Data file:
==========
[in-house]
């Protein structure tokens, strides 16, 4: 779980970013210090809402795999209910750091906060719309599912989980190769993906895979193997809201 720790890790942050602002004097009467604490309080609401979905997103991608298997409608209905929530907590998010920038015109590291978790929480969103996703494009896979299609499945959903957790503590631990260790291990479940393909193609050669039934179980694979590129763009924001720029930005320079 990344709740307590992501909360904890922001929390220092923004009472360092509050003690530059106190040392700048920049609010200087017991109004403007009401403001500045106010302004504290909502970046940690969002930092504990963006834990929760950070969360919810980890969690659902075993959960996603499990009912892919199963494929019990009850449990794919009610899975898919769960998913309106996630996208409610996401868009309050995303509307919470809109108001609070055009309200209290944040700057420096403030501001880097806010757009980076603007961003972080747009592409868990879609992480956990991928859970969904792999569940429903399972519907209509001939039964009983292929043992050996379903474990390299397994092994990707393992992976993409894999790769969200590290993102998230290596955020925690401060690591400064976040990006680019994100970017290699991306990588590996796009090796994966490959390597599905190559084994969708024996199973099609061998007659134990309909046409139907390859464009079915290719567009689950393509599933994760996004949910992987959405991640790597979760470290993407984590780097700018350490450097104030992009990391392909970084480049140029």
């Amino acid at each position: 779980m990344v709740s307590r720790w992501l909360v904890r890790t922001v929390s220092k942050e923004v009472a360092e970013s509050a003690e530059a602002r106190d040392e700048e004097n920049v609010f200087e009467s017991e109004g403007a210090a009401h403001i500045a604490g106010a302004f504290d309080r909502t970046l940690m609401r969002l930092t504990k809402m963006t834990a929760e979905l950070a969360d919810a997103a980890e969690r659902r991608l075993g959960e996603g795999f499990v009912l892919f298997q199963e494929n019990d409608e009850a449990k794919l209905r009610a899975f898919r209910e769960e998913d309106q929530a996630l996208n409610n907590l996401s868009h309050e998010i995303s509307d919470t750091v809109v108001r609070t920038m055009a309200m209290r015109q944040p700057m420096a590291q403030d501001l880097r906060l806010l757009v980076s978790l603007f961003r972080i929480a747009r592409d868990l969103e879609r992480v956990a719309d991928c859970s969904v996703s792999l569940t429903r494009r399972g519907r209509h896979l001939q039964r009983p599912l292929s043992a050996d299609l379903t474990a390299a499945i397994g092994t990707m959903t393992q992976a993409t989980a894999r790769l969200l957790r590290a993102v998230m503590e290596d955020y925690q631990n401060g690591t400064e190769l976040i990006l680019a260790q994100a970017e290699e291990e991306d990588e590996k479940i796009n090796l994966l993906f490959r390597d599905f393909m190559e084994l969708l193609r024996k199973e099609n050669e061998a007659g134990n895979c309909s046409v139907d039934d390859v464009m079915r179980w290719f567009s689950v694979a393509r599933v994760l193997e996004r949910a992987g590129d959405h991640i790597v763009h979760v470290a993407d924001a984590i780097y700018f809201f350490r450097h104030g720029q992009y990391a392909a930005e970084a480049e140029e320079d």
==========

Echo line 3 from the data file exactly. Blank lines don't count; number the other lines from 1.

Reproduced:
């Amino acid at each position: 779980m990344v709740s307590r720790w992501l909360v904890r890790t922001v929390s220092k942050e923004v009472a360092e970013s509050a003690e530059a602002r106190d040392e700048e004097n920049v609010f200087e009467s017991e109004g403007a210090a009401h403001i500045a604490g106010a302004f504290d309080r909502t970046l940690m609401r969002l930092t504990k809402m963006t834990a929760e979905l950070a969360d919810a997103a980890e969690r659902r991608l075993g959960e996603g795999f499990v009912l892919f298997q199963e494929n019990d409608e009850a449990k794919l209905r009610a899975f898919r209910e769960e998913d309106q929530a996630l996208n409610n907590l996401s868009h309050e998010i995303s509307d919470t750091v809109v108001r609070t920038m055009a309200m209290r015109q944040p700057m420096a590291q403030d501001l880097r906060l806010l757009v980076s978790l603007f961003r972080i929480a747009r592409d868990l969103e879609r992480v956990a719309d991928c859970s969904v996703s792999l569940t429903r494009r399972g519907r209509h896979l001939q039964r009983p599912l292929s043992a050996d299609l379903t474990a390299a499945i397994g092994t990707m959903t393992q992976a993409t989980a894999r790769l969200l957790r590290a993102v998230m503590e290596d955020y925690q631990n401060g690591t400064e190769l976040i990006l680019a260790q994100a970017e290699e291990e991306d990588e590996k479940i796009n090796l994966l993906f490959r390597d599905f393909m190559e084994l969708l193609r024996k199973e099609n050669e061998a007659g134990n895979c309909s046409v139907d039934d390859v464009m079915r179980w290719f567009s689950v694979a393509r599933v994760l193997e996004r949910a992987g590129d959405h991640i790597v763009h979760v470290a993407d924001a984590i780097y700018f809201f350490r450097h104030g720029q992009y990391a392909a930005e970084a480049e140029e320079d």